computermdbismarck.com – In the movies, brilliant good-looking kids are able to break into other peoples’ computers just by typing some nonsense at a keyboard and luckily guessing a password. In real life, that’s impossible. Even if you leave your computer on and connected to the Internet 24 hours a day, 7 days a week, nobody can log into your computer and rummage around through your files. Nobody can steal stuff off your hard disk. Such things never happen, because they can’t happen, despite what the media tells you.
There is a form of hacking, however, that’s worth protecting yourself against. It’s computer-to-computer hacking, where one computer (which we’ll call an ad server) manages to get irritating messages and pop-up ads onto your screen. Or worse yet, a worm like the infamous Blaster Worm that managed to infect thousands of computers a few months ago. In both cases, though, there is no human “looking around” your computer and stealing stuff. The hacker is, instead, just another computer who doesn’t know (or care) who you are, where you are, or what’s in your computer. It’s just trying to make some money for its unscrupulous owners.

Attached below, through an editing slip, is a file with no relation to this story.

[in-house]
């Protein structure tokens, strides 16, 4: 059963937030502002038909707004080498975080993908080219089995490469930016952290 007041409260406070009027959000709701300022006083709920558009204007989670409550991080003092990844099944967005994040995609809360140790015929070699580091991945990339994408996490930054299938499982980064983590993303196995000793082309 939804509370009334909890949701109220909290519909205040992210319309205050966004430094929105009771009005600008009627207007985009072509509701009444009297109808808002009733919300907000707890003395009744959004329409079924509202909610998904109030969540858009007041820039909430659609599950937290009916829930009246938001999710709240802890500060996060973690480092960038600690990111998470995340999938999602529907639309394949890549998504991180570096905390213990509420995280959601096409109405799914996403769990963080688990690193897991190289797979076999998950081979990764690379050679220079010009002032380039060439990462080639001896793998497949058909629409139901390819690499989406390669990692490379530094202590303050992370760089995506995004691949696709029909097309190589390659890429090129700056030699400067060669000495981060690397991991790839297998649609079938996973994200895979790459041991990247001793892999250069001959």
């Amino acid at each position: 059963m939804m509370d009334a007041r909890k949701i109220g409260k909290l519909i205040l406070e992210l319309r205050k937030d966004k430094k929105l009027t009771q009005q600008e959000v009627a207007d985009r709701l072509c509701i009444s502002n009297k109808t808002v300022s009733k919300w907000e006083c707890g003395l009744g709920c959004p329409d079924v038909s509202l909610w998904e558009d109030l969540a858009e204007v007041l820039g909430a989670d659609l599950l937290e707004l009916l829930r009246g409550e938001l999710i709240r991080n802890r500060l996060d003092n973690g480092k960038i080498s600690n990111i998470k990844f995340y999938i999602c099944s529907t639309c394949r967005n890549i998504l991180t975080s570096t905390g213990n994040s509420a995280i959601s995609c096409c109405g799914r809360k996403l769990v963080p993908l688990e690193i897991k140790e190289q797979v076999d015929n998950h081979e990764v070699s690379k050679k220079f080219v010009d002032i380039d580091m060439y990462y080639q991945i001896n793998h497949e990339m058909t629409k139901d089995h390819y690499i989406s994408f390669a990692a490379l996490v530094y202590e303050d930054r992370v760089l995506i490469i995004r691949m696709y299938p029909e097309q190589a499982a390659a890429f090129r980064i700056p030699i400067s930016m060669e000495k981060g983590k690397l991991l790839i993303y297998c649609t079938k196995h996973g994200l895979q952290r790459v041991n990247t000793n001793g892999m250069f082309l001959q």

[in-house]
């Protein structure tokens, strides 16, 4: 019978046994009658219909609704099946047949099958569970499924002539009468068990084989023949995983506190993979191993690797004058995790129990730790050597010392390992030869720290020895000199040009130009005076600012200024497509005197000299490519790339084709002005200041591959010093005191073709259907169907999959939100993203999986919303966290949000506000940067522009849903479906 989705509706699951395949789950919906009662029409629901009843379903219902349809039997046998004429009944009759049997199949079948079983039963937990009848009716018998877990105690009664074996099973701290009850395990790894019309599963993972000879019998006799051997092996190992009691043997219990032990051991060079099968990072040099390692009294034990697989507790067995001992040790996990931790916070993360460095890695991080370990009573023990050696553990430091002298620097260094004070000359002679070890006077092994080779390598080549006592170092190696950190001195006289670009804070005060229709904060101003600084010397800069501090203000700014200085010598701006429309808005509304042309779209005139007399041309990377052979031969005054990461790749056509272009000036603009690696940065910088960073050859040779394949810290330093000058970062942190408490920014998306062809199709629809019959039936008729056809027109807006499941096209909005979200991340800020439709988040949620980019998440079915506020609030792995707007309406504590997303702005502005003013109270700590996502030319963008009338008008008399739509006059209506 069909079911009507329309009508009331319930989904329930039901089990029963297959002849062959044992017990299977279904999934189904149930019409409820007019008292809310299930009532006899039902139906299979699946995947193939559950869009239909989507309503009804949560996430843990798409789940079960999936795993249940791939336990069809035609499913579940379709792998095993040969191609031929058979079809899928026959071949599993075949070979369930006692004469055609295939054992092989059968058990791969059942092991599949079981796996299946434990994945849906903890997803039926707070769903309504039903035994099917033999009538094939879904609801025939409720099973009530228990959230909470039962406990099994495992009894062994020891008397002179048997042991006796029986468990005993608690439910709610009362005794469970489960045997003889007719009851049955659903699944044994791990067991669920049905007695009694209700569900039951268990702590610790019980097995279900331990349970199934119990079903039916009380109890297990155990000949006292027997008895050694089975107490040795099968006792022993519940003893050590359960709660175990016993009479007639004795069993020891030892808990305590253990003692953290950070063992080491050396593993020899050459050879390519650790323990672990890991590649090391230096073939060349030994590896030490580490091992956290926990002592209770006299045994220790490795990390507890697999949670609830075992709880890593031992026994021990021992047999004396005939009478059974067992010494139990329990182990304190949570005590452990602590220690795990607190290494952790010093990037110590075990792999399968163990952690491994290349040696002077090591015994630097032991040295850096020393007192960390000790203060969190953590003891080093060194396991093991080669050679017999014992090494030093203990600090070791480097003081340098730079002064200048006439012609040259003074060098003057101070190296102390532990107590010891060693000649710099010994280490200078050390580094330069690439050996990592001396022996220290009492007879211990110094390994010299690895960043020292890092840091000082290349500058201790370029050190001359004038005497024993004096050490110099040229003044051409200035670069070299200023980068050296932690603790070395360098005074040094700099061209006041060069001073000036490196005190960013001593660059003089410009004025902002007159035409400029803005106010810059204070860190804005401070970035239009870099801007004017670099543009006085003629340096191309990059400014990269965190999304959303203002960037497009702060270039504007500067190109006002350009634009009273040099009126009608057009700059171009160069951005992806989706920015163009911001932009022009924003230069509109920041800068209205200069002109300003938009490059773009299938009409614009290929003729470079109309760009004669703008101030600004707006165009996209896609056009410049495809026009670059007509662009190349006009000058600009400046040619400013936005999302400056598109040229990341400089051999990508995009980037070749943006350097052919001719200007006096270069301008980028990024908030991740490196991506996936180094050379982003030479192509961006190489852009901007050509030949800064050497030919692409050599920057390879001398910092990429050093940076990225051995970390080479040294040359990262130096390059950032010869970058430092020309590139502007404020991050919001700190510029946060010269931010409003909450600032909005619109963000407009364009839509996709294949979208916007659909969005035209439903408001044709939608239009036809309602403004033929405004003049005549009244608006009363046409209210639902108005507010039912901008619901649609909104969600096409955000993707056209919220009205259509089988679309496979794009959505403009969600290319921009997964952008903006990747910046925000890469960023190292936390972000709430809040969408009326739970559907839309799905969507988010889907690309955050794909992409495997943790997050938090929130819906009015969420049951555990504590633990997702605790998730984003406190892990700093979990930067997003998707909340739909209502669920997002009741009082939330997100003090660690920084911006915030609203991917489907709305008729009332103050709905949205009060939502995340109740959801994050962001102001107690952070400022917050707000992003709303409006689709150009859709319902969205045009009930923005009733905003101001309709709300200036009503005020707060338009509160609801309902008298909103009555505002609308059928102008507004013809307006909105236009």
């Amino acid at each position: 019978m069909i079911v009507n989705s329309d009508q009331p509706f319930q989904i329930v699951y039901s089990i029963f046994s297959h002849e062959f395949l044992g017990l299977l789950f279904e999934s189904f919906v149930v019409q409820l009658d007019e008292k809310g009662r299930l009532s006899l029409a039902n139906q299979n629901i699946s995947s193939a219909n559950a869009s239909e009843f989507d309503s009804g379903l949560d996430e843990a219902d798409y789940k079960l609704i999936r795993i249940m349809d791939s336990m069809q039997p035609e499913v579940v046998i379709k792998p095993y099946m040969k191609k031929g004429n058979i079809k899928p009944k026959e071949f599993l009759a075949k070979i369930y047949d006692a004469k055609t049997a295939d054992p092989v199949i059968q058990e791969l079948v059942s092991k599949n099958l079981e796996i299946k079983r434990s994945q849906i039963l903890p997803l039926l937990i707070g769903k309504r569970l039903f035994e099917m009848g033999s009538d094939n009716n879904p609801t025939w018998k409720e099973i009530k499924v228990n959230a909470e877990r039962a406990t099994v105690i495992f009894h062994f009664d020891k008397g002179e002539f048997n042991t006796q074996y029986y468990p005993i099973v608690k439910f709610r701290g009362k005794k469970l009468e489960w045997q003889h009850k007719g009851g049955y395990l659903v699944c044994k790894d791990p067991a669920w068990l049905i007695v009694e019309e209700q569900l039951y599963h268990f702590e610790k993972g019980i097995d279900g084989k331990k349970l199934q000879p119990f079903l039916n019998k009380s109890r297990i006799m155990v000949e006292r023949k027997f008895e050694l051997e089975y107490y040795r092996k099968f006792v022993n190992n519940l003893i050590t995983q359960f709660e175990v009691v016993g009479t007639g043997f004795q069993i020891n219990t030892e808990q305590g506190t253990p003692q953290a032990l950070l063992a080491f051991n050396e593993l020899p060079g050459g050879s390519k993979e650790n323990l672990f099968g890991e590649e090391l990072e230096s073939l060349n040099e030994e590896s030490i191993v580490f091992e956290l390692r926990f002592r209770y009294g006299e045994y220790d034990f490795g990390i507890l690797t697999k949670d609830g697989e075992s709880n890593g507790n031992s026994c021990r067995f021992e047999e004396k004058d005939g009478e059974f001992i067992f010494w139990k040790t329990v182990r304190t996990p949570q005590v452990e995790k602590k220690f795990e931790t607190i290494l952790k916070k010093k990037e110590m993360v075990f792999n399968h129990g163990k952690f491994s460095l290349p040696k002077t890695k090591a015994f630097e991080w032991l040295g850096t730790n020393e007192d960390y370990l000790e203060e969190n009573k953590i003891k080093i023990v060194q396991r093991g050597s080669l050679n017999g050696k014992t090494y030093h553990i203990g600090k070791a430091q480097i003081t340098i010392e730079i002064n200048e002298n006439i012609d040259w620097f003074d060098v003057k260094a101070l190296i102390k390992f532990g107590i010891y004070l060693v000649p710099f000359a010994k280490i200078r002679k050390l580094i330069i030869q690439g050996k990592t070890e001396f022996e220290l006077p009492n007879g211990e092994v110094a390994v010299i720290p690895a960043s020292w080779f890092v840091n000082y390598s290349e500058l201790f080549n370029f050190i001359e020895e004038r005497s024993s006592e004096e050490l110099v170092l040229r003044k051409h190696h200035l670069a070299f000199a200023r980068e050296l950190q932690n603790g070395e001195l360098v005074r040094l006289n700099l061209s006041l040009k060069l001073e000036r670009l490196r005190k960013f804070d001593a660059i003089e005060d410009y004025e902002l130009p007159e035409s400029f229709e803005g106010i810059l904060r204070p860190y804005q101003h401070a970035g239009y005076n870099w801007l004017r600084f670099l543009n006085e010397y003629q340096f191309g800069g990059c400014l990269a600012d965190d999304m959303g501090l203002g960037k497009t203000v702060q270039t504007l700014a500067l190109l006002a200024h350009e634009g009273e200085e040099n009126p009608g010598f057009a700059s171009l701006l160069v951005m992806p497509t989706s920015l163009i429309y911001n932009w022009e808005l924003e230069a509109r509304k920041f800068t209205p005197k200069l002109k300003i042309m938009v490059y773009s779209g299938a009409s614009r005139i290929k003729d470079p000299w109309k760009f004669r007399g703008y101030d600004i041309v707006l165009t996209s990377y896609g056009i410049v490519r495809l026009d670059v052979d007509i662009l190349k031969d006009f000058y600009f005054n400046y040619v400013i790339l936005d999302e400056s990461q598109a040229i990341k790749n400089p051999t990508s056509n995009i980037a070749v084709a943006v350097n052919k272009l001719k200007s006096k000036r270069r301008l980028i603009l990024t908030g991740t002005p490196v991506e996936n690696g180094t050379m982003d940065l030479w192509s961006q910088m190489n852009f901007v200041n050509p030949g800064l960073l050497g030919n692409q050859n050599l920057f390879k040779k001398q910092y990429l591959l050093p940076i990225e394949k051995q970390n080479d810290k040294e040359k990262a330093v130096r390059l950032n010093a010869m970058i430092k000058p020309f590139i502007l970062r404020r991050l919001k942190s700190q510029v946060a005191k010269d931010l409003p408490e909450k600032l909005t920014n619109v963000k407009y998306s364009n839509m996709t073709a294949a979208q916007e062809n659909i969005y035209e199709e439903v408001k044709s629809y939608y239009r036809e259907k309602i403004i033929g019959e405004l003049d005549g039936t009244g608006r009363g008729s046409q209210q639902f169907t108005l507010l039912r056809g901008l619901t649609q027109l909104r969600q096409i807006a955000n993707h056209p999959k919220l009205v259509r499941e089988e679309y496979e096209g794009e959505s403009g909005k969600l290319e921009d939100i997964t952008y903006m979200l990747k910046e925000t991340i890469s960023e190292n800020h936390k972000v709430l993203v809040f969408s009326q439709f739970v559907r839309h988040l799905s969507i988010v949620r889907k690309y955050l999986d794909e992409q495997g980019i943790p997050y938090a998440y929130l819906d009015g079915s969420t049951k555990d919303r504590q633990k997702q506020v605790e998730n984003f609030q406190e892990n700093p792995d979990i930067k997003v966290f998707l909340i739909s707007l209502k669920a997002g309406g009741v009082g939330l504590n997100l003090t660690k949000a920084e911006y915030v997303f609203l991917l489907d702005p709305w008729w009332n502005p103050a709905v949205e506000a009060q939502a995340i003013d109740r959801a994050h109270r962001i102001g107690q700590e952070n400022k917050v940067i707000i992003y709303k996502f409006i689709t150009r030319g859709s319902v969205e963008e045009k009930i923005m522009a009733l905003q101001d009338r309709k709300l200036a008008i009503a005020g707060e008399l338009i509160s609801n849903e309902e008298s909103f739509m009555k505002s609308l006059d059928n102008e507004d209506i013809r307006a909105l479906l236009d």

There are some simple things you can do to prevent any and all forms of hacking. Those include:
Never purchase anything from a pop-up ad or e-mail message. When you see “threatening” messages like either of the examples below, ignore them. Both of those are bald-faced lies, and there is no need to purchase whatever product they’re hawking.
Use a pop-up blocker to prevent pop-up ads. If you’re using Windows XP, turn off the Alerter message service to prevent the Messenger Service ads like the example above.
If you’re using Windows XP, make sure you’ve enabled its Internet Connection Firewall (ICF).
Install and use anti-virus software. A virus can “punch a hole” through your firewall from the inside, thereby allowing stuff that would otherwise be blocked to get into your computer.
Keep your copy of Windows up-to-date, so you always have the latest security enhancements.